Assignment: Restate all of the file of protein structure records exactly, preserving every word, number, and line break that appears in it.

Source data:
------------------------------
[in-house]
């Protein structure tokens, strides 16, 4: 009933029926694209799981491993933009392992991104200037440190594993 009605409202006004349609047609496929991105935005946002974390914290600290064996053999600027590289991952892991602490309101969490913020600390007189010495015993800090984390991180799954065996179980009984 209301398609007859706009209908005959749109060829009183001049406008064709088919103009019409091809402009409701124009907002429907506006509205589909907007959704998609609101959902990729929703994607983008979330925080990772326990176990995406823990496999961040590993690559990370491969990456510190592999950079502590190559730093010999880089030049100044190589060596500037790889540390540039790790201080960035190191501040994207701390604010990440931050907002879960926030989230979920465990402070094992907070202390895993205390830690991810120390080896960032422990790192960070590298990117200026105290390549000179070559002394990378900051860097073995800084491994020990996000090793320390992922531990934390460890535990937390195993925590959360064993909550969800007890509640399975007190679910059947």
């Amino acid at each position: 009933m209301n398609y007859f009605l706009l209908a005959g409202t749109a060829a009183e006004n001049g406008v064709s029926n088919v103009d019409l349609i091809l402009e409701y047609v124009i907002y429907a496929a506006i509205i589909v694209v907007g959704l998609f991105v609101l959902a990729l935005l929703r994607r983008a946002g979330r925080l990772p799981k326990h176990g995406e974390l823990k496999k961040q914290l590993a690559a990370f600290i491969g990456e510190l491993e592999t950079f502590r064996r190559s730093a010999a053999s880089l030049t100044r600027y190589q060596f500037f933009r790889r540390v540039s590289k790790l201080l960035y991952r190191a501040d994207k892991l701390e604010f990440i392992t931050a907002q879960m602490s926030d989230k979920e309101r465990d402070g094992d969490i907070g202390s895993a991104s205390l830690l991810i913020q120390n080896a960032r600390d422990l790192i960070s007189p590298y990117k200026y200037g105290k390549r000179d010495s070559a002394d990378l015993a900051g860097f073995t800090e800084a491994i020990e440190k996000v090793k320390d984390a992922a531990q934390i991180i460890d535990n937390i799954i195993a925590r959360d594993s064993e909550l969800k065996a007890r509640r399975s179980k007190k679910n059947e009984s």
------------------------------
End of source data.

[in-house]
């Protein structure tokens, strides 16, 4: 009933029926694209799981491993933009392992991104200037440190594993 009605409202006004349609047609496929991105935005946002974390914290600290064996053999600027590289991952892991602490309101969490913020600390007189010495015993800090984390991180799954065996179980009984 209301398609007859706009209908005959749109060829009183001049406008064709088919103009019409091809402009409701124009907002429907506006509205589909907007959704998609609101959902990729929703994607983008979330925080990772326990176990995406823990496999961040590993690559990370491969990456510190592999950079502590190559730093010999880089030049100044190589060596500037790889540390540039790790201080960035190191501040994207701390604010990440931050907002879960926030989230979920465990402070094992907070202390895993205390830690991810120390080896960032422990790192960070590298990117200026105290390549000179070559002394990378900051860097073995800084491994020990996000090793320390992922531990934390460890535990937390195993925590959360064993909550969800007890509640399975007190679910059947």
């Amino acid at each position: 009933m209301n398609y007859f009605l706009l209908a005959g409202t749109a060829a009183e006004n001049g406008v064709s029926n088919v103009d019409l349609i091809l402009e409701y047609v124009i907002y429907a496929a506006i509205i589909v694209v907007g959704l998609f991105v609101l959902a990729l935005l929703r994607r983008a946002g979330r925080l990772p799981k326990h176990g995406e974390l823990k496999k961040q914290l590993a690559a990370f600290i491969g990456e510190l491993e592999t950079f502590r064996r190559s730093a010999a053999s880089l030049t100044r600027y190589q060596f500037f933009r790889r540390v540039s590289k790790l201080l960035y991952r190191a501040d994207k892991l701390e604010f990440i392992t931050a907002q879960m602490s926030d989230k979920e309101r465990d402070g094992d969490i907070g202390s895993a991104s205390l830690l991810i913020q120390n080896a960032r600390d422990l790192i960070s007189p590298y990117k200026y200037g105290k390549r000179d010495s070559a002394d990378l015993a900051g860097f073995t800090e800084a491994i020990e440190k996000v090793k320390d984390a992922a531990q934390i991180i460890d535990n937390i799954i195993a925590r959360d594993s064993e909550l969800k065996a007890r509640r399975s179980k007190k679910n059947e009984s």